So let's take on the dark art of **filter design** head first by first trying to **build a low pass filter** for a **cutoff frequency** of say **1kHz**.

For a design question we now need to think what resistor and capacitor values we should use, to determine that we should calculate the **time constant** based on the frequency.

Okay so we need to determine a **resistor and capacitor combination** with a **time constant** of around** 0.159ms**. If we round up to say **0.160ms** then the frequency will only be *slightly off* and we can use more **commonly found component values**. We could then have say a **16kHz resistor** in series with a **0.1uF capacitor to achieve this** which are common values. To check common values you can always search for parts on your preferred suppliers website to see what is available based on **availability**, **cost **and **tolerance**.

## Getting the hands dirty

Alright so now that we have a few filter circuits up our sleeves let's have a crack at throwing a couple of **capacitors**, **resistors **and **inductors **together in interesting ways and see how the **frequency response** looks using our old mate **LTSpice**.

Let's begin by drawing the circuit below:

Now the reason we need to set the value to AC 1. Is we want to perform what's known as AC Analysis which plots the amplitude vs frequency. We can achieve this via the simulation tab as shown below:

We have set 1000 points per decade sweeping from 1Hz to 1MHz, a nice general sweep to get the spectrum. We can then just left click on the **node **connecting R1, C1 and L1 to perform the measurement as shown below:

Interesting, so as we can see we get some activity around 50kHz to 250kHz. So what we can do is change our sweep to cover this range to "zoom in". Let's also increase the number of points to 5000 for higher resolution:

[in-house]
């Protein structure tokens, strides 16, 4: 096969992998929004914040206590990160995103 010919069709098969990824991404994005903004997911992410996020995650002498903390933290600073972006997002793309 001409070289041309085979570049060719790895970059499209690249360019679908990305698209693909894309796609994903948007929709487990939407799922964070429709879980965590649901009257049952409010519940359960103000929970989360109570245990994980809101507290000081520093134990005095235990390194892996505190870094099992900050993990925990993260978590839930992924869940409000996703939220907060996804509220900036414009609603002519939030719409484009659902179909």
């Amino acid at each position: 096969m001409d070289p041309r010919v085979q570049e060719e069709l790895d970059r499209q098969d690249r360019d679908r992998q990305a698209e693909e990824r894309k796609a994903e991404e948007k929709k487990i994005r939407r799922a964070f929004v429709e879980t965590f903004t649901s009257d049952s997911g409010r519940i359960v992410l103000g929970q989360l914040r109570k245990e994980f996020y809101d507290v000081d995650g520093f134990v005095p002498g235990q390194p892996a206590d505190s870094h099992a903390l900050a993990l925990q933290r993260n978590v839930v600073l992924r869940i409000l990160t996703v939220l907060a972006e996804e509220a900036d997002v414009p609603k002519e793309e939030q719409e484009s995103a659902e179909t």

So what we can see is the amplitude increases with frequency until around 112.556kHz and then drops off again, this is known as a **band pass filter**.

So we can now experiment with the values of R, L and C to see how the spectrum changes. As an example let's change R 10 10k and view the spectrum:

Interesting, the peak frequency did not change! However look at the amplitude axis! -16.09dB vs close to -0.4dB is a huge change! The resistor has strongly **attenuated **the signal which is expected.

Let's then try increasing the **capacitance to 10mF:**

The effect has been pushing the peak frequency back to 1.126kHz and the gain has drastically dropped to between -53.5dB and -54dB. How about changing the **inductance by bumping it to 10mH.**

Note the peak frequency has only slightly shifted to around 1.5kHz but the **amplitude **has increased to slightly above 0dB. Also notice the curve is **less sharp**. To explain this intuitively recall that higher inductance has a larger impedance which increases with frequency and so what happens is that as the impedance of the capacitor reduces with frequency we see a larger voltage form at the node until eventually the impedance of the capacitance drops so low that the majority of the voltage drops across the resistor. The **frequency **at which the **reactance **of the **inductor **and **capacitor **are equal is the resonant point and it is here where we see the maximum as at this point the source only effectively **see's a** **resistive load**.

I encourage you to try drawing other circuits with resistors, capacitors and inductors to see different filters. We will explore all sorts of complex filters in great detail in the intermediate course!